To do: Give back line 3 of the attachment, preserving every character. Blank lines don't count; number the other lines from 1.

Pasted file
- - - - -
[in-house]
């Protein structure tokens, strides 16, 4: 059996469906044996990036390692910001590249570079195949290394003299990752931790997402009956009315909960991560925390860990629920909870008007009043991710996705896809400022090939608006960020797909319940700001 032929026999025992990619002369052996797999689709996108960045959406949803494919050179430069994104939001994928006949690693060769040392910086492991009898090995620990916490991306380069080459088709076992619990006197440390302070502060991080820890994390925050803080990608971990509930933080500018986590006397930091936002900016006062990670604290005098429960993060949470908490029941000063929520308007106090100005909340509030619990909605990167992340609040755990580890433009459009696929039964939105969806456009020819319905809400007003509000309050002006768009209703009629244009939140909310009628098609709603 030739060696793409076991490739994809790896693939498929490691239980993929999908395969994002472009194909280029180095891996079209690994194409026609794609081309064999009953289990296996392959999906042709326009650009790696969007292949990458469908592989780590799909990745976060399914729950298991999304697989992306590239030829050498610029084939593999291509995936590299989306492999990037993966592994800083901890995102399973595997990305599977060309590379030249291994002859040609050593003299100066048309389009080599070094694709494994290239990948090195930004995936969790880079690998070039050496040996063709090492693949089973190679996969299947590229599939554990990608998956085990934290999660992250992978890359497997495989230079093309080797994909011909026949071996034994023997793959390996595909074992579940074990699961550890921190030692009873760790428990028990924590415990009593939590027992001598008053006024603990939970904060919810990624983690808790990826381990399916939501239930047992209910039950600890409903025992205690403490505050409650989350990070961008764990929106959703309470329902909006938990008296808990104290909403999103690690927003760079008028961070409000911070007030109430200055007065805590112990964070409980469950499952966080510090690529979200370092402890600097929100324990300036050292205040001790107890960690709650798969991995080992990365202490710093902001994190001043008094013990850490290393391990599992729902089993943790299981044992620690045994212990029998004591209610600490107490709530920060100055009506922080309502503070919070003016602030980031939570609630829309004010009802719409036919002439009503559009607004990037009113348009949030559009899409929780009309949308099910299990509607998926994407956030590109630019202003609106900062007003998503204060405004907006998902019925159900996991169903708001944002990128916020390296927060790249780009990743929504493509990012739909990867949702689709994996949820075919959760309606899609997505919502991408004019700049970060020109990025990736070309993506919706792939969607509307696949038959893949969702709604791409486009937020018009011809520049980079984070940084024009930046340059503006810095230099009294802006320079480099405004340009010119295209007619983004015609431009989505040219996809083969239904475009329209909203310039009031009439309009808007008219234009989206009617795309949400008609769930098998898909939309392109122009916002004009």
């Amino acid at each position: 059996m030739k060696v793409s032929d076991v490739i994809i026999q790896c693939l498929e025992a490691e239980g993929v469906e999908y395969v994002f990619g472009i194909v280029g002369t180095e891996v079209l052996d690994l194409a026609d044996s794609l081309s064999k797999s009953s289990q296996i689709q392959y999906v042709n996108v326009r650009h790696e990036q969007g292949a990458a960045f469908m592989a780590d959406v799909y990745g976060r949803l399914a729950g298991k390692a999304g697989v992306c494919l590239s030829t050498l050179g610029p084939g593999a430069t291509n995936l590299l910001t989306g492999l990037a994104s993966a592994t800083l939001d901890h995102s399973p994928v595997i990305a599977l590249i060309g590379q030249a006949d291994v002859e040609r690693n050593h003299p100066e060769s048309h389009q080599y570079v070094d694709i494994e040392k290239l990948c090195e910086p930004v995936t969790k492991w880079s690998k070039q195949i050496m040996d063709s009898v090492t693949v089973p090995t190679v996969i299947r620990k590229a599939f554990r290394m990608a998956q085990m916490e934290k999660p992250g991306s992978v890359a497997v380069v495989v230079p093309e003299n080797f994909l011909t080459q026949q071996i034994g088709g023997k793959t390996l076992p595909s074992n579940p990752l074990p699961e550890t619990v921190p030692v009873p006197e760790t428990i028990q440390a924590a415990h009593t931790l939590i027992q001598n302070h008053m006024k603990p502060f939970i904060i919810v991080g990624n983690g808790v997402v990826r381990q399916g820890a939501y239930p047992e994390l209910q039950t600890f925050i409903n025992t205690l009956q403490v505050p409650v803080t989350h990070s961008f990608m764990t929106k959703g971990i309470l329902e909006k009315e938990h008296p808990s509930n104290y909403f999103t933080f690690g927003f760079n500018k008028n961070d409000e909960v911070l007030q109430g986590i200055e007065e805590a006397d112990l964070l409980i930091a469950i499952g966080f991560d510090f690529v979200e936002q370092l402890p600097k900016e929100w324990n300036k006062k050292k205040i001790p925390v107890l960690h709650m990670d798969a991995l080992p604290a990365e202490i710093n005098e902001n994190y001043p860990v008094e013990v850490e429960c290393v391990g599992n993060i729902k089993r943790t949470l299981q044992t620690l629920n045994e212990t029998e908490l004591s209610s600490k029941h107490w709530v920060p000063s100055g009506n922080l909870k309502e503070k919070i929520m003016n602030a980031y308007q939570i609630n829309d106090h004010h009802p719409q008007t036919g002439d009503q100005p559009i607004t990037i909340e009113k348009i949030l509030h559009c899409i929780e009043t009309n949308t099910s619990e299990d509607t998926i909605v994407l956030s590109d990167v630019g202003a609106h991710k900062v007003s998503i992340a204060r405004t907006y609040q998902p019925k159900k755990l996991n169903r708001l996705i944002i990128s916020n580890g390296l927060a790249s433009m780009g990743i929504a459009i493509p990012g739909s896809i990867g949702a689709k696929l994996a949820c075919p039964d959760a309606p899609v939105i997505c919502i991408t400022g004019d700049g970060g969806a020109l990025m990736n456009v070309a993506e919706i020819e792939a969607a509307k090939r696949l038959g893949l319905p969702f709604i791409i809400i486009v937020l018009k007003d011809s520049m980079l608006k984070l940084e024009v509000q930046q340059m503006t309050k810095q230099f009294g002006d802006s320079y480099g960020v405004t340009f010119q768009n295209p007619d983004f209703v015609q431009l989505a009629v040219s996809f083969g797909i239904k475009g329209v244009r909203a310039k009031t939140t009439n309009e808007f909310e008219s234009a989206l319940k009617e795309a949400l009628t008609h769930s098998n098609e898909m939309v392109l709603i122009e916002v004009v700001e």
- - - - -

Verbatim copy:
């Amino acid at each position: 059996m030739k060696v793409s032929d076991v490739i994809i026999q790896c693939l498929e025992a490691e239980g993929v469906e999908y395969v994002f990619g472009i194909v280029g002369t180095e891996v079209l052996d690994l194409a026609d044996s794609l081309s064999k797999s009953s289990q296996i689709q392959y999906v042709n996108v326009r650009h790696e990036q969007g292949a990458a960045f469908m592989a780590d959406v799909y990745g976060r949803l399914a729950g298991k390692a999304g697989v992306c494919l590239s030829t050498l050179g610029p084939g593999a430069t291509n995936l590299l910001t989306g492999l990037a994104s993966a592994t800083l939001d901890h995102s399973p994928v595997i990305a599977l590249i060309g590379q030249a006949d291994v002859e040609r690693n050593h003299p100066e060769s048309h389009q080599y570079v070094d694709i494994e040392k290239l990948c090195e910086p930004v995936t969790k492991w880079s690998k070039q195949i050496m040996d063709s009898v090492t693949v089973p090995t190679v996969i299947r620990k590229a599939f554990r290394m990608a998956q085990m916490e934290k999660p992250g991306s992978v890359a497997v380069v495989v230079p093309e003299n080797f994909l011909t080459q026949q071996i034994g088709g023997k793959t390996l076992p595909s074992n579940p990752l074990p699961e550890t619990v921190p030692v009873p006197e760790t428990i028990q440390a924590a415990h009593t931790l939590i027992q001598n302070h008053m006024k603990p502060f939970i904060i919810v991080g990624n983690g808790v997402v990826r381990q399916g820890a939501y239930p047992e994390l209910q039950t600890f925050i409903n025992t205690l009956q403490v505050p409650v803080t989350h990070s961008f990608m764990t929106k959703g971990i309470l329902e909006k009315e938990h008296p808990s509930n104290y909403f999103t933080f690690g927003f760079n500018k008028n961070d409000e909960v911070l007030q109430g986590i200055e007065e805590a006397d112990l964070l409980i930091a469950i499952g966080f991560d510090f690529v979200e936002q370092l402890p600097k900016e929100w324990n300036k006062k050292k205040i001790p925390v107890l960690h709650m990670d798969a991995l080992p604290a990365e202490i710093n005098e902001n994190y001043p860990v008094e013990v850490e429960c290393v391990g599992n993060i729902k089993r943790t949470l299981q044992t620690l629920n045994e212990t029998e908490l004591s209610s600490k029941h107490w709530v920060p000063s100055g009506n922080l909870k309502e503070k919070i929520m003016n602030a980031y308007q939570i609630n829309d106090h004010h009802p719409q008007t036919g002439d009503q100005p559009i607004t990037i909340e009113k348009i949030l509030h559009c899409i929780e009043t009309n949308t099910s619990e299990d509607t998926i909605v994407l956030s590109d990167v630019g202003a609106h991710k900062v007003s998503i992340a204060r405004t907006y609040q998902p019925k159900k755990l996991n169903r708001l996705i944002i990128s916020n580890g390296l927060a790249s433009m780009g990743i929504a459009i493509p990012g739909s896809i990867g949702a689709k696929l994996a949820c075919p039964d959760a309606p899609v939105i997505c919502i991408t400022g004019d700049g970060g969806a020109l990025m990736n456009v070309a993506e919706i020819e792939a969607a509307k090939r696949l038959g893949l319905p969702f709604i791409i809400i486009v937020l018009k007003d011809s520049m980079l608006k984070l940084e024009v509000q930046q340059m503006t309050k810095q230099f009294g002006d802006s320079y480099g960020v405004t340009f010119q768009n295209p007619d983004f209703v015609q431009l989505a009629v040219s996809f083969g797909i239904k475009g329209v244009r909203a310039k009031t939140t009439n309009e808007f909310e008219s234009a989206l319940k009617e795309a949400l009628t008609h769930s098998n098609e898909m939309v392109l709603i122009e916002v004009v700001e």